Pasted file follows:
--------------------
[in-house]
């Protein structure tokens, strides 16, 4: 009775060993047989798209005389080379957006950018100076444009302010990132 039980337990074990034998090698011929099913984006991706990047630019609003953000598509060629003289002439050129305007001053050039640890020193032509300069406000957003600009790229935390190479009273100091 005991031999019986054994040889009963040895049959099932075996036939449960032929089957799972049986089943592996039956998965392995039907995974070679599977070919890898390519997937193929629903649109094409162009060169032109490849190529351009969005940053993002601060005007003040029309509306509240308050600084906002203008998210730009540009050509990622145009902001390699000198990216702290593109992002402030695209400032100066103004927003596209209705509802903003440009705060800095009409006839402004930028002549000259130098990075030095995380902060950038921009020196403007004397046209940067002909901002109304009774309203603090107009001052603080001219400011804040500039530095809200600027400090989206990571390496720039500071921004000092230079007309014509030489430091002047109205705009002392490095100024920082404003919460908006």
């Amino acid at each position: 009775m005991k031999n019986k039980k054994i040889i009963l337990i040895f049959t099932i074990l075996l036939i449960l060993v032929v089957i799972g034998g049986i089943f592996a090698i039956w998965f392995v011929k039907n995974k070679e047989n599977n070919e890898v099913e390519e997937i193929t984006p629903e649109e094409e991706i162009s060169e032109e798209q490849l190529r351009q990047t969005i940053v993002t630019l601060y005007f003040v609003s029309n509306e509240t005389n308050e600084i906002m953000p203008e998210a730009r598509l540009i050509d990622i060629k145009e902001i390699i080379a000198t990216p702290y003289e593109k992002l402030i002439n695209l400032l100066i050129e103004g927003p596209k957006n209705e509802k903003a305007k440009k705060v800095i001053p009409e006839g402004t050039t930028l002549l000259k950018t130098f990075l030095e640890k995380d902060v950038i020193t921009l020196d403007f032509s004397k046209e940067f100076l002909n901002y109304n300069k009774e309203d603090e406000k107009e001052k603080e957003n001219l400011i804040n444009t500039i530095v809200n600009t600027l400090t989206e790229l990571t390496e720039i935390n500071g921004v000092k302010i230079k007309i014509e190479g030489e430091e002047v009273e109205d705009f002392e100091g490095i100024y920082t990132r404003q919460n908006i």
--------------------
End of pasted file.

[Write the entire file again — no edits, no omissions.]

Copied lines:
[in-house]
């Protein structure tokens, strides 16, 4: 009775060993047989798209005389080379957006950018100076444009302010990132 039980337990074990034998090698011929099913984006991706990047630019609003953000598509060629003289002439050129305007001053050039640890020193032509300069406000957003600009790229935390190479009273100091 005991031999019986054994040889009963040895049959099932075996036939449960032929089957799972049986089943592996039956998965392995039907995974070679599977070919890898390519997937193929629903649109094409162009060169032109490849190529351009969005940053993002601060005007003040029309509306509240308050600084906002203008998210730009540009050509990622145009902001390699000198990216702290593109992002402030695209400032100066103004927003596209209705509802903003440009705060800095009409006839402004930028002549000259130098990075030095995380902060950038921009020196403007004397046209940067002909901002109304009774309203603090107009001052603080001219400011804040500039530095809200600027400090989206990571390496720039500071921004000092230079007309014509030489430091002047109205705009002392490095100024920082404003919460908006």
């Amino acid at each position: 009775m005991k031999n019986k039980k054994i040889i009963l337990i040895f049959t099932i074990l075996l036939i449960l060993v032929v089957i799972g034998g049986i089943f592996a090698i039956w998965f392995v011929k039907n995974k070679e047989n599977n070919e890898v099913e390519e997937i193929t984006p629903e649109e094409e991706i162009s060169e032109e798209q490849l190529r351009q990047t969005i940053v993002t630019l601060y005007f003040v609003s029309n509306e509240t005389n308050e600084i906002m953000p203008e998210a730009r598509l540009i050509d990622i060629k145009e902001i390699i080379a000198t990216p702290y003289e593109k992002l402030i002439n695209l400032l100066i050129e103004g927003p596209k957006n209705e509802k903003a305007k440009k705060v800095i001053p009409e006839g402004t050039t930028l002549l000259k950018t130098f990075l030095e640890k995380d902060v950038i020193t921009l020196d403007f032509s004397k046209e940067f100076l002909n901002y109304n300069k009774e309203d603090e406000k107009e001052k603080e957003n001219l400011i804040n444009t500039i530095v809200n600009t600027l400090t989206e790229l990571t390496e720039i935390n500071g921004v000092k302010i230079k007309i014509e190479g030489e430091e002047v009273e109205d705009f002392e100091g490095i100024y920082t990132r404003q919460n908006i």